Visiting Writers Series
Spring 2019 Calendar
Sponsored by the Colorado College English Department with the support of the MacLean Visiting Writers Endowment. All events free and open to the public. For more information, call (719) 389-6853.
Jan. 28, Cornerstone Faculty Reading and Open Mic, 5-7 p.m., Celeste Theatre
Colorado College’s own writers — Steve Hayward, Natanya Ann Pulley, Jane Hilberry, Michael Sawyer, Jessy Randall — read from their works in progress and respond to the Cornerstone Arts Week Question: “Can we be real?”
Jan. 29, Layli Long Soldier, 7 p.m., Music Room, FAC
Layli Long Soldier is the author of “Chromosomory” and “WHEREAS” and was a finalist for the 2017 National Book Award. Most recently, she received the 2018 PEN/Jean Stein Award and the 2018 National Book Critics Circle Award. Made possible through the support of the Cultural Attractions Fund and the N.E.H. Professorship.
Feb. 20, Shaun King, 7 p.m., Shove Memorial Chapel
Shaun King is a columnist for The Intercept and writer-in-residence at the Fair Punishment Project at Harvard Law School. He is also the political commentator for the “Tom Joyner Morning Show.” Made possible through the support of the Griffis Journalist-in-Residence Program, the Journalism Institute, Pikes Peak Community College, Pikes Peak Library District, and Citizens Project.
Feb. 25, Maureen McHugh, McHugh Commons
Maureen McHugh is the author of four novels and two collections of short fiction, including “China Mountain Zhang,” which won the James Tiptree Award, “Mothers & Other Monsters,” and “After the Apocalypse,” winner of the Shirley Jackson award and one of Publishers Weekly’s 10 Best Books of 2011. Made possible through support provided by the Daehler Fund for English.
Feb. 28, James Finley, 7 p.m., Gaylord Hall
James S. Finley is assistant professor of English at Texas A&M University-San Antonio. He is editor of “Henry David Thoreau in Context.” His current book project, tentatively titled “Free Soil Abolition: Slavery, Race, and Ecology in Antebellum America,” examines a strand of antislavery activism that synthesized environmental ethics and anti-racism so as to target the slave power as ecologically unsustainable.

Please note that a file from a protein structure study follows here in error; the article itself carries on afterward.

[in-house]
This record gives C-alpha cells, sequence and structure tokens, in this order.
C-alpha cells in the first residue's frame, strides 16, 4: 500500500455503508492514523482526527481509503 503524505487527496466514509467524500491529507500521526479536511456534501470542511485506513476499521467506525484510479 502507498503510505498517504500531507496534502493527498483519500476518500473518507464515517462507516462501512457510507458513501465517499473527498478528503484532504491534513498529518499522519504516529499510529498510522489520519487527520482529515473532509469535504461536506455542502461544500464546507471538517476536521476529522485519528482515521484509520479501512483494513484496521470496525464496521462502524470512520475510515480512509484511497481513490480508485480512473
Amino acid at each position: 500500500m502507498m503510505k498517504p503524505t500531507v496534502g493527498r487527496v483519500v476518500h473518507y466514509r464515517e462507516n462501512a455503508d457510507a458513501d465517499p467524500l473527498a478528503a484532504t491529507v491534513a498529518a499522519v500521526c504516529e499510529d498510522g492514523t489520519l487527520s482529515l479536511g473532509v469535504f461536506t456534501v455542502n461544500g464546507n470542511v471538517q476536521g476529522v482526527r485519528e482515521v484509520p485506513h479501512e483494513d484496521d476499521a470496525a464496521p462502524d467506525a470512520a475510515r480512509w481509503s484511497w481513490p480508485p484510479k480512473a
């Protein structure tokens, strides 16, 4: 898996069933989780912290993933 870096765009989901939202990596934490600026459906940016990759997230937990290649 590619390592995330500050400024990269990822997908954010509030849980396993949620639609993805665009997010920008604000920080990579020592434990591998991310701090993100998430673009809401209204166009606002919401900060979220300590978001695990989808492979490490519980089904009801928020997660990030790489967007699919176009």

Mar. 5, Andrew Pyper, 7 p.m., South Hall
Andrew Pyper is the author of eight internationally bestselling novels, including “The Only Child,” “The Demonologist” (winner of the International Thriller Writers Award), and “The Killing Circle” (a New York Times Crime Novel of the Year). He will be reading from his most recent work “The Homecoming.” Made possible by support provided by the Office of the Dean of Students.
Mar. 7, Danielle Cadenna Deulen, 7 p.m., Gaylord Hall
Danielle Cadena Deulen is a poet, essayist, and podcast host. She is the author of three books and a chapbook: “Our Emotions Get Carried Away Beyond Us” (2015), which won the Barrow Street Book Contest, “American Libretto” (2015) which won the Sow’s Ear Chapbook Contest; “The Riots” (2011), which won the AWP Prize in Creative Nonfiction and the GLCA New Writers Award; and “Lovely Asunder” (2011), which won the Miller Williams Arkansas Poetry Prize and the Utah Book Award.
Mar. 28, Ta-Nehisi Coates, 7 p.m., Kathryn Mohrman Theatre
Ta-Nehisi Coates is the author of the bestselling books “The Beautiful Struggle,” “We Were Eight Years in Power,” and “Between the World and Me,” which won the National Book Award in 2015. A recipient of a MacArthur Fellowship, he is also the current author of the Marvel comics “The Black Panther” and “Captain America.” Made possible through the support of the Griffis Journalist-in-Residence Program, the Africana Intellectual Project, the Office of the Dean of Students, and the Journalism Institute.
Apr. 8, Writing Awards Night with Jennifer Tseng, 7 p.m., McHugh Commons
Jennifer Tseng is the author of three award-winning poetry collections; a collection of flash fiction, “The Passion of Woo and Isolde,” a Firecracker Award finalist and winner of an Eric Hoffer Book Award; and a novel, “Mayumi and the Sea of Happiness,” finalist for the PEN American Center's Robert W. Bingham Prize for Debut Fiction and the New England Book Award.
Apr. 29, Roxanne Gay, 7:00 pm, Kathryn Mohrman Theater, Armstrong Hall
Roxane Gay is the author of “Ayiti," "An Untamed State,” “Bad Feminist,” “Difficult Women,” and “Hunger.” She is also the author of “World of Wakanda” for Marvel. This is a ticketed event. Free tickets available at the Worner Desk, Worner Campus Center beginning April 1.
Made possible through the support of the Cultural Attractions Fund, the Office of the Dean of Students, the Journalism Institute, and the N.E.H. Professorship.
Apr. 30, Divya Victor, 6 p.m., Tutt Library Event Space
Divya Victor is the author of “Kith,” “Natural Subjects,” “UNSUB,” and "Things to Do with Your Mouth.” Her chapbooks include “Semblance” and “Hellocasts by Charles Reznikoff by Divya Victor by Vanessa Place.” Her work has been performed and installed at The National Gallery of Singapore, the Los Angeles Contemporary Exhibit, and the Museum of Modern Art. This reading is a release celebration for Victor’s new book, “Curb,” printed and published by The Press at Colorado College. There will be a reception with refreshments and books on display at 6:00 pm, and the reading will begin at 7:00 pm.
May 7, Steve Dunn, 7 p.m., McHugh Commons
Shortlisted for Granta magazine’s “Best of Young American Novelists,” Steven Dunn is the author of two novels from Tarpaulin Sky Press: “water & power” and “Potted Meat,” which was co-winner of the 2015 Tarpaulin Sky Book Prize and finalist for a Colorado Book Award.
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